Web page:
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American Black Duck (2024)

(Anas rubripes)

(C) Jessica Ferguson

The vast majority of American Black Ducks breed in the boreal forests and wetlands of Eastern Canada, and New England. They breed in smaller numbers as far south as North. The North American Breeding Bird Survey recorded a decline of about 87% for American Black Duck in the

United States between 1966 and 2019. One reason for American Black Duck declines is competition and hybridization with the closely related Mallard. Mallards have the edge in this genetic competition and can thrive and nest in degraded habitats, often close to human activity.

Black Ducks winter primarily along the U.S. Atlantic. The primary threats to wintering Black Ducks are urbanization in coastal wintering areas and sea level rise due to climate change. The number of people living in coastal counties has nearly doubled since 1960, resulting in loss and degradation of wintering habitat and increasing disturbance to Black Ducks.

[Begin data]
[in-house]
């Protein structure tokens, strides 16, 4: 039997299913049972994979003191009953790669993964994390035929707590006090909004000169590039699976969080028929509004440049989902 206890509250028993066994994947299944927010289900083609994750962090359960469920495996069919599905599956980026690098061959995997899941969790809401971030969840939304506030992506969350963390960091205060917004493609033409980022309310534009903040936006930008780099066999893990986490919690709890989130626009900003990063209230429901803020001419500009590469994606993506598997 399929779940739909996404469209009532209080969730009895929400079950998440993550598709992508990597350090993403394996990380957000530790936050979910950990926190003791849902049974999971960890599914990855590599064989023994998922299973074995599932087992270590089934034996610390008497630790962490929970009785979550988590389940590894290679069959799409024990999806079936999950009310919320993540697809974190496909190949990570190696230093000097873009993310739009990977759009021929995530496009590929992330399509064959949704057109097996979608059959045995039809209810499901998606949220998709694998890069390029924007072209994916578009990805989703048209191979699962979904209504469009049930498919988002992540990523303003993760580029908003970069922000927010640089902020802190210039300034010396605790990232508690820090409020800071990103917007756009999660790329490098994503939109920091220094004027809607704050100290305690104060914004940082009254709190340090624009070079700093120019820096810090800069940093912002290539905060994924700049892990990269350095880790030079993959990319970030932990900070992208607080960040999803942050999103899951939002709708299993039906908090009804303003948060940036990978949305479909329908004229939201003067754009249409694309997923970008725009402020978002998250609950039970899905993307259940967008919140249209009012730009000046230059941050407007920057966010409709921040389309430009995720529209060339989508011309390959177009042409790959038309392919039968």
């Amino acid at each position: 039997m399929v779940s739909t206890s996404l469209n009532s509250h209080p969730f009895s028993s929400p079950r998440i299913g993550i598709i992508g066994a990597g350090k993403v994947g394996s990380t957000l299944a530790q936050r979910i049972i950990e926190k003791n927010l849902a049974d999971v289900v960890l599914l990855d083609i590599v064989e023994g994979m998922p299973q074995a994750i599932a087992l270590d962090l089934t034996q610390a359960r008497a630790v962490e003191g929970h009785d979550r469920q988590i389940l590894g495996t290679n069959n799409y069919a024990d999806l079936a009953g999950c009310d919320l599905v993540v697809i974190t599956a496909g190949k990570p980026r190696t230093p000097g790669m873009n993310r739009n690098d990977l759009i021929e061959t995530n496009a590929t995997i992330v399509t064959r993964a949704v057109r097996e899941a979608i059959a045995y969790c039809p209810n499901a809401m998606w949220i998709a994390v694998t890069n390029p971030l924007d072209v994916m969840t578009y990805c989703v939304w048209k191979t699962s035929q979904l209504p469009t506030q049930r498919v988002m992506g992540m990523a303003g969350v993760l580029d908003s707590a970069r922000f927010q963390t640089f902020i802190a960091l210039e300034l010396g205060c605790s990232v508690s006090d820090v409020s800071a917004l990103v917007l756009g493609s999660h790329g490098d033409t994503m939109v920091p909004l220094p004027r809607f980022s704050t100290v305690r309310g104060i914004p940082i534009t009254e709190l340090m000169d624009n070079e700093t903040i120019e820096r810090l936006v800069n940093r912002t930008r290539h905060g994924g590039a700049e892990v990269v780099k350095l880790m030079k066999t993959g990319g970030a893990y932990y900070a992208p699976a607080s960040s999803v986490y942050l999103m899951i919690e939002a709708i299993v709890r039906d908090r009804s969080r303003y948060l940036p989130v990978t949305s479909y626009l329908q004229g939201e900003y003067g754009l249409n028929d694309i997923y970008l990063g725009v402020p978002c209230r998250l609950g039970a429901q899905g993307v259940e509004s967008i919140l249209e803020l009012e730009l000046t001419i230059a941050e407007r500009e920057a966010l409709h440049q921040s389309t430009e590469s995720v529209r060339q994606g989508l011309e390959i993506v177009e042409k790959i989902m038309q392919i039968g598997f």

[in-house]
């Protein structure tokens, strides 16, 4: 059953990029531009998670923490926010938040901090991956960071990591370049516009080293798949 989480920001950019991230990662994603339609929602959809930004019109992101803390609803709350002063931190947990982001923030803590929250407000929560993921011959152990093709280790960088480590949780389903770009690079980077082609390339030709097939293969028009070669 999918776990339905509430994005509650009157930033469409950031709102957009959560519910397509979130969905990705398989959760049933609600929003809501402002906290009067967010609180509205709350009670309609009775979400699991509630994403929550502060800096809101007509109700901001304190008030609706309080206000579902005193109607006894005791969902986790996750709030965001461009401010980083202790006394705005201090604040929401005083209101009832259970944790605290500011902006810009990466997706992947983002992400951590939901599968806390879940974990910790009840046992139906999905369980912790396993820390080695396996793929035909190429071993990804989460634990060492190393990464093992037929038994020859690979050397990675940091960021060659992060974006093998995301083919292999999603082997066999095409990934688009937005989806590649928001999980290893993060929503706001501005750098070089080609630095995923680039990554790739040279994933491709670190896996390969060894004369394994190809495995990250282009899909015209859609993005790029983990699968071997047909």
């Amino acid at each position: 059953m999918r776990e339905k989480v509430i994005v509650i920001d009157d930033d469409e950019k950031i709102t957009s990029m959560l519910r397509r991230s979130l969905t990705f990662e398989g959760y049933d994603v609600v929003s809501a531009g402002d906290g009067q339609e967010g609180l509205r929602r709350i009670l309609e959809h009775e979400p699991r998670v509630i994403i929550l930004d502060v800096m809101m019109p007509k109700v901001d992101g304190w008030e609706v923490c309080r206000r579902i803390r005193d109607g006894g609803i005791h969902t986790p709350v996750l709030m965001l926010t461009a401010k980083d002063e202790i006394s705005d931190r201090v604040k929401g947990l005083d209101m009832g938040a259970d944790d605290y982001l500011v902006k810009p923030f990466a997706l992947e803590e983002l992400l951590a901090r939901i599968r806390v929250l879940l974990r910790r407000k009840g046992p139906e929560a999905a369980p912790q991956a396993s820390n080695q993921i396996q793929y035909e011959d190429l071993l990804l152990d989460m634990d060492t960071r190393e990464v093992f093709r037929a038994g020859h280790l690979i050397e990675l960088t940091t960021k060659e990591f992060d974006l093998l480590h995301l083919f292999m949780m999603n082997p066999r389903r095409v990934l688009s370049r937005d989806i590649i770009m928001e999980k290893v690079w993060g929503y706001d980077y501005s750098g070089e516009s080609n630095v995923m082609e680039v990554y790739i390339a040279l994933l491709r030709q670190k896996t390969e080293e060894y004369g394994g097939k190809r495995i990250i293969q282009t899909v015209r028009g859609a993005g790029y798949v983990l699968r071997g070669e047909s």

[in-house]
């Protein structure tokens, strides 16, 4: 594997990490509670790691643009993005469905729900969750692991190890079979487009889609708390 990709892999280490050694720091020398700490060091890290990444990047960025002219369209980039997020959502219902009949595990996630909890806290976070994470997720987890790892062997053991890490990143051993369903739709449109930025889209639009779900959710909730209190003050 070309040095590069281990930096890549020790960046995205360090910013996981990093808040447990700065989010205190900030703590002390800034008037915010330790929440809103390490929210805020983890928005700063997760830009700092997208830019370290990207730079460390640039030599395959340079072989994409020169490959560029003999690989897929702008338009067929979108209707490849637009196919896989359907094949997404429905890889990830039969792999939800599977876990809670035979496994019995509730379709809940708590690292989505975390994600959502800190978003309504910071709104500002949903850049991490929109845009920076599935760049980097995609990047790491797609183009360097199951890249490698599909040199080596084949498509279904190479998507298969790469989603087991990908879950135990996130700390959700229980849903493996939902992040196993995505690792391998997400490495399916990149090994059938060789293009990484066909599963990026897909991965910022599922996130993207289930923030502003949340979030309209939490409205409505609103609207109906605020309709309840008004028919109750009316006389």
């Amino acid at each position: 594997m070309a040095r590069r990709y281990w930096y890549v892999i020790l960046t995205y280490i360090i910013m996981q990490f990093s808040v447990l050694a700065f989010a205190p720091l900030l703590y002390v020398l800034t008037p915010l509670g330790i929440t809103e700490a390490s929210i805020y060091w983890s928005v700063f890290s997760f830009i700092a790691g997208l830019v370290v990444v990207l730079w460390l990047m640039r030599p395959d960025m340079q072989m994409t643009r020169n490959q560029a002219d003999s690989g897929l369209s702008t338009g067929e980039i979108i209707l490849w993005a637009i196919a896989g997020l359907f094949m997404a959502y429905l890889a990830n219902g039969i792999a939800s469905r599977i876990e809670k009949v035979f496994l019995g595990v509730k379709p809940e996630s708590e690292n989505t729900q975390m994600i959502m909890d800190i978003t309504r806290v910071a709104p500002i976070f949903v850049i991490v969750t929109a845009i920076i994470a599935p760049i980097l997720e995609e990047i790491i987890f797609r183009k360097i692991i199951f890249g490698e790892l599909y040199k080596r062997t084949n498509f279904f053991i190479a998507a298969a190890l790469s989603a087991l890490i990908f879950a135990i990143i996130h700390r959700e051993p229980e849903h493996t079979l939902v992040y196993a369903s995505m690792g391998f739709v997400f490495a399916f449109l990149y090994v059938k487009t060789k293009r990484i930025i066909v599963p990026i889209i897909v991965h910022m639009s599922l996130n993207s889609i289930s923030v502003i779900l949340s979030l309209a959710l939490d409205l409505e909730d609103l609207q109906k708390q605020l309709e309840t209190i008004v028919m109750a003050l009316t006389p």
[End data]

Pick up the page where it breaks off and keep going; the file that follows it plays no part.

Mallard X Black Duck Hybrid (C) Dave Wagaman

Although once abundant in parts of the state, American Black Duck has experienced sharp declines in Pennsylvania. The Black Duck was confirmed in 65 percent fewer blocks in the Second PA Breeding Bird Atlas as compared to the first atlas. The American Black Duck was identified as a Species of Greatest Conservation Need in Pennsylvania’s Wildlife Action Plan (2015-2025).

(C) Denver Halterman

All About Birds Cornell Lab of Ornithology American Black Duck

American Bird Conservancy American Black Duck

ACJV American Black Duck Conservation Plan

(eBird) Birders Are Needed to Monitor Wetland Birds



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